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A WORD TO THE WISE.

NO WRITER ATTRIBUTED

THE following is written for the special benefit of the Sophomores of next year.

Extra labor may be a pleasure at times when the worker is conscious that the task is self-imposed; but few things can be more irksome than surplus work forced upon us for which we get no thanks, no credit, and which we have to do to make up past deficiencies. Any one moderately wise will be willing to do something in time to avoid this unpleasantness which they must certainly undergo in the future.

The programme of studies gives the information that the Sophomores, who by next October have not passed an examination in the reading of easy French prose, will be obliged to take, in addition to their eight hours of electives, two hours of required French throughout the year. This rule, considered necessary so that no one may complete his college course without having some knowledge of so important a language as French, is only temporary, and will not remain in force when French is required for admission to college (after 1875).

The amount of knowledge that excuses Sophomores from these additional hours of recitation is not great. The ability to read easy French prose can be acquired without much effort during the summer months. An hour of real study daily would do it. A fair knowledge of the grammar, especially of the verbs, makes up for some deficiency in translating. As to pronunciation, it faciltates the study of any language not to neglect this in the beginning. It is a strain on the memory to try to retain words of which the sound is unknown.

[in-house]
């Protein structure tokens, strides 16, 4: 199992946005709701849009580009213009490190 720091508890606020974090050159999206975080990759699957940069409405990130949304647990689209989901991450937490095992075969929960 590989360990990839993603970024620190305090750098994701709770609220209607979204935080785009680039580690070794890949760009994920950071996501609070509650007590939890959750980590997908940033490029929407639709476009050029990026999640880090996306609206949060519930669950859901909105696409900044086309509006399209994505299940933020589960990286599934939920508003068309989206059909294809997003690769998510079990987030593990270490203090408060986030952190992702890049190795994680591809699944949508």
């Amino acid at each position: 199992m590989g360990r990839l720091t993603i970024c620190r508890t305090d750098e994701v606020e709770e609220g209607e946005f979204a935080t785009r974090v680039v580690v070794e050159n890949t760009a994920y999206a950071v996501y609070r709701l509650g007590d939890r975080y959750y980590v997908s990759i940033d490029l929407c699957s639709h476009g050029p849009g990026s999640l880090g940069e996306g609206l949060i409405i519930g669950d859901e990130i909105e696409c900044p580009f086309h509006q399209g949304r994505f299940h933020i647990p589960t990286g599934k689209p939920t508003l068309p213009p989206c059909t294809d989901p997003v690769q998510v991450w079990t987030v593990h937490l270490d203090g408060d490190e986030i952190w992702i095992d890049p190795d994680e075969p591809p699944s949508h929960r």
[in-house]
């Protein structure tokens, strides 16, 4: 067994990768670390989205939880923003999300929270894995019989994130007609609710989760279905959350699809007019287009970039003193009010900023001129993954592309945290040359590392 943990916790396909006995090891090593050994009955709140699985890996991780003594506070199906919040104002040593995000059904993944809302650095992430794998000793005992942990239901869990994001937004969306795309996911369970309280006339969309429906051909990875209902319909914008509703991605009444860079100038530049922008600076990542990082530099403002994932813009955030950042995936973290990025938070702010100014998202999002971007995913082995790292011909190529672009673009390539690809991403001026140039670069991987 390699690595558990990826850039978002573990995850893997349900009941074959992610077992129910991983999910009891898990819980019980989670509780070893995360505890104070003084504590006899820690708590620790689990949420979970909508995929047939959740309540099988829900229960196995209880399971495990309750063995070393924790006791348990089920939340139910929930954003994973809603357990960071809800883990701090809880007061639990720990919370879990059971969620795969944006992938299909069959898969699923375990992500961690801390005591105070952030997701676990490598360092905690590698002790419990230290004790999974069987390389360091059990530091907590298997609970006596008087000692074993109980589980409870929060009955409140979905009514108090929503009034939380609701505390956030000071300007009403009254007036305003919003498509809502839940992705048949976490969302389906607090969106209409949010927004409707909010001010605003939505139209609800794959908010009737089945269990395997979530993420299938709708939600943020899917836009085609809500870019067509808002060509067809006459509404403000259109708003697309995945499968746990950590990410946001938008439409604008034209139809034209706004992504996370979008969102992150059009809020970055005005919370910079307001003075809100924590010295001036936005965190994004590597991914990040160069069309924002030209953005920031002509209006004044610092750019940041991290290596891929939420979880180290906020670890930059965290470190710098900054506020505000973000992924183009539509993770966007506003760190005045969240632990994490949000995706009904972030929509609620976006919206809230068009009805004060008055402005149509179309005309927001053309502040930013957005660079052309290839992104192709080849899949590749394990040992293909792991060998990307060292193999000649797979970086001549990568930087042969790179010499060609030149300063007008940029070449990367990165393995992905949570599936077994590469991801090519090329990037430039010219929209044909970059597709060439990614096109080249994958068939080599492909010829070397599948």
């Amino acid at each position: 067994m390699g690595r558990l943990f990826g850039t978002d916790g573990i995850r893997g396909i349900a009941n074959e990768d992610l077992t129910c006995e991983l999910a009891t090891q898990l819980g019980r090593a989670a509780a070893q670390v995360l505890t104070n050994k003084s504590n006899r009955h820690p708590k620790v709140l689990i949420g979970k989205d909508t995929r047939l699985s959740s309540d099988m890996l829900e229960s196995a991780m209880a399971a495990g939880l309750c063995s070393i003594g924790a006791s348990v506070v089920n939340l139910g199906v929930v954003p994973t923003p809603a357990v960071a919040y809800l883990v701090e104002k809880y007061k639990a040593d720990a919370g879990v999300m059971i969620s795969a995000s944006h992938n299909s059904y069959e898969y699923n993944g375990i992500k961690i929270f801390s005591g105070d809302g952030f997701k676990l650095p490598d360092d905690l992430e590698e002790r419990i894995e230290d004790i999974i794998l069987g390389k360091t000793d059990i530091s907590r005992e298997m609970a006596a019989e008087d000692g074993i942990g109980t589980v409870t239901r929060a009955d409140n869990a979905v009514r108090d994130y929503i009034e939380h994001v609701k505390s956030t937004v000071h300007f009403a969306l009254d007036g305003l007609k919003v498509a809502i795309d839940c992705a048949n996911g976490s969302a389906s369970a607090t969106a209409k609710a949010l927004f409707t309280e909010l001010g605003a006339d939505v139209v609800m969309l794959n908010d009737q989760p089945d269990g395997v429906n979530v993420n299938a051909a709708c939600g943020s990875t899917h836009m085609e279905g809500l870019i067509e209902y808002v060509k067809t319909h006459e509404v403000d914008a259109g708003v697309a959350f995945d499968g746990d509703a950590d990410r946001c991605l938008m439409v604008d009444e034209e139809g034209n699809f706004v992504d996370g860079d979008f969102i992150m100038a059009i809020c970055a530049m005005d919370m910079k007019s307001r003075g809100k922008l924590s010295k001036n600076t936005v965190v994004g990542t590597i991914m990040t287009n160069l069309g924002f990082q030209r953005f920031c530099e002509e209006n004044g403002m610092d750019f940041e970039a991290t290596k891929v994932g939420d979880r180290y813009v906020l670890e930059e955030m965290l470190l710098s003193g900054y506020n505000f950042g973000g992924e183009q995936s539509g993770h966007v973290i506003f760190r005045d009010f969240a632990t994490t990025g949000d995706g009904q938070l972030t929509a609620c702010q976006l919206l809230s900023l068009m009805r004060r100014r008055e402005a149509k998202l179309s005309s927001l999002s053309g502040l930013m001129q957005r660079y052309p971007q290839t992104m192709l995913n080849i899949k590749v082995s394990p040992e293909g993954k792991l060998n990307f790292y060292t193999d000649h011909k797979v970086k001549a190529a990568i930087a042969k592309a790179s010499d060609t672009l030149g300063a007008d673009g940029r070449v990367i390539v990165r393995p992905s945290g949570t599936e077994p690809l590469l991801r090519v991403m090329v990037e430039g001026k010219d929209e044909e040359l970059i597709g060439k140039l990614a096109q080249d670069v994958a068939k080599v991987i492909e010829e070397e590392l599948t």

Many of the present Freshman class have already passed this examination; many have learned enough French to pass in October with but little additional study. There are quite a number, however, who, never having studied the language, would do well to reflect now whether it would not be better for them to anticipate, by a little extra voluntary labor in the long summer vacation, a required course in a subject which may profitably be studied outside of college. It may be worth mentioning that in the required French, although no marks of credit can be received, marks of censure may be.

There is, then, every advantage in passing the examination in French. Those who do not wish to pursue the study further will be thereby wholly relieved; those who are desirous of electing French can do so only if they have passed. In French, the higher the elective, the pleasanter it is for the student. There is such a gradation from the elementary class, above which are five electives, each a year in advance of the other, that any one who desires to acquire some proficiency will aim to enter, from the first, in as high a section as possible.

F. B.

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